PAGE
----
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Thursday, 6 December, 2001, 12:07 GMT
Tunes of hope at Kabul University
By the BBC's Alan Johnston in Kabul
The old Afghan-style accordion was brought out into the sunshine of the gardens of Kabul University's Fine Arts Faculty and laid down gently.
The vice-dean paused a moment to check the keys and the bellows, and then began to play an Afghan dance tune - the first notes to echo through the Music Department for five years.
"The instrument isn't perfect, and I am no expert on it," Mohammad Hussein-Zardah said. "But after five years I am proud to have been able to play it again."
The faculty lost all its instruments when its stores were destroyed in the fighting that ruined vast tracts of Kabul during the early 1990s.
The department was so broke that by the time the Taleban stormed Kabul, all that it had managed to acquire was two drums, and the old accordion.
But the Taleban's loathing of all things musical meant that they would have destroyed the instrument if they had come across it - so it had to be hidden.
Mr Hussein-Zardah wrapped it in a cloth and stashed it behind a wheelbarrow and oil drums in an out of the way store-room, then sealed the door.
"It is hard to put into words what it feels like to be able to start putting the department back into some operation after these years of darkness," said Mr Hussein-Zardah after breaking the seal and retrieving the instrument.
The faculty may have reclaimed its accordion, but like the rest of the university - and the rest of the country - it has been brought to its knees by more than two decades of war and political upheaval.
In the 1950s and 60s the university was one of the finest institutions of its kind in Asia, the intellectual heart of the country and the pride of Afghanistan.
The campus, with its avenues running between stands of fir trees, was largely built with German aid money, and the United States, Britain and France all sponsored faculties.
But the mood changed with the coming of Afghanistan's Communist period. The Westerners left, and Russians became the dominant foreign influence on the campus.
There was repression of students with Maoist and Islamist leanings, and the spectre of the draft hung over young men that the regime needed in its fight in the mountains with guerrillas of the mujahideen.
But the university really began to suffer when those same mujahideen fighters finally captured Kabul and began to wrestle over the spoils.
Two factions of what is now the Northern Alliance fought each other from faculty to faculty in battles that destroyed much of the campus - including Mr Hussein-Zardah's Music Department stores and the instruments in them.
Professor Yawar studied at Kabul University, and went on to teach there. He remembers his student days fondly:
"It was a glorious time in my life. We had modern facilities, we had good teachers from around the world, and very high standards."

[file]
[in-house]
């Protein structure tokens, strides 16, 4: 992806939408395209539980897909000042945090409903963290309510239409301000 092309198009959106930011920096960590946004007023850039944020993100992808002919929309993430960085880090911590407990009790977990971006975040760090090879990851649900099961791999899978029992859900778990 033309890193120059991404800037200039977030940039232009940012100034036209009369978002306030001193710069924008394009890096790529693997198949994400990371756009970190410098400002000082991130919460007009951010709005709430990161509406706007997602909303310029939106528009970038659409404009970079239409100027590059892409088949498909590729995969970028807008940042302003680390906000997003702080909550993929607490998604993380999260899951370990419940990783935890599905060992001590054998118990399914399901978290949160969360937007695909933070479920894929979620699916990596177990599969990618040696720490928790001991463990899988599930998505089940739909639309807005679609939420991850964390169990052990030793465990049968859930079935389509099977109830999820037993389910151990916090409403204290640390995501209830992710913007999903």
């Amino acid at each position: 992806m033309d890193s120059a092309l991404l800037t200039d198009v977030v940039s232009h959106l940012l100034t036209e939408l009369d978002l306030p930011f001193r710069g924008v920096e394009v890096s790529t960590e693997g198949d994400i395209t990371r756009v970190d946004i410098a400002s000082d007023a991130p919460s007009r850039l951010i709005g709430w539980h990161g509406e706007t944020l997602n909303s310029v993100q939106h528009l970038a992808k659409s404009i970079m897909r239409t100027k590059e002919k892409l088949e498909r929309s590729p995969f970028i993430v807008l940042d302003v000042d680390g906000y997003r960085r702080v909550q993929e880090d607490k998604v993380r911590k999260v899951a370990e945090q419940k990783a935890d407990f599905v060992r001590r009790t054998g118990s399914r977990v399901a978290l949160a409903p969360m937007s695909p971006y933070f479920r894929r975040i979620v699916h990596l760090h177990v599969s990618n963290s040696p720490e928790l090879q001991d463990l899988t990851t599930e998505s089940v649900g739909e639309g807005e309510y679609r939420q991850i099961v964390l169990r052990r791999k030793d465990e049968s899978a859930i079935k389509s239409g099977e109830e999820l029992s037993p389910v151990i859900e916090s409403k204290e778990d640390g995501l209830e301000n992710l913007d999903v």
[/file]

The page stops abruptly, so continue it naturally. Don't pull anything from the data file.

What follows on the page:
Lack of paper
"But we lost everything, there was fighting, burning, looting. And I was forced to witness the destruction of the place in which I had spent my life."
The university has done it's best to stagger on, but it is a battered shell of the fine institution that it once was.
Ageing academics like Professor Yawar sit at bare desks in icy offices.
There has been no water or electricity for nearly 10 years. There are no phones, no computers, there does not even seem to be any paper.
Even more seriously, there are hardly any students.
Afghanistan's smashed education system is producing few who can go on to higher education, and fewer still who can afford to.
Professor Yawar's Education Department managed to graduate just one teacher last year. The Fine Arts Faculty only has eight students, and another faculty is said to have two students and 16 professors on the books.
The academics keep clocking-on in the hope of picking up dismal wages that are now five months late.
"We don't have laboratories, we don't have proper libraries and our text books are decades out of date. We need everything", says Professor Yawar.
Return of women
"We professors are all getting old. We need the new generation to come on and replace us - we need educated young people to reconstruct this country."
But through the sunshine in the gardens, like a ray of hope comes Zarmina - a young woman delighting in the demise of the Taleban.
It is her first day back on the campus from which she was barred by the Taleban, who prohibited nearly all female education.
"I am very, very happy to be back....I am studying law," she says, her broken English coming in excited bursts.
"I want to be a judge, a good judge. I was at home for five years - it was very hard. And I don't like this," she says, gesturing at the all enveloping burka that she is still wearing - but held up so that her face is showing.
She says it is good to feel the sun on her face again, and no doubt it is good too for the university to have young women back on the campus dreaming of great things in a new Afghanistan.
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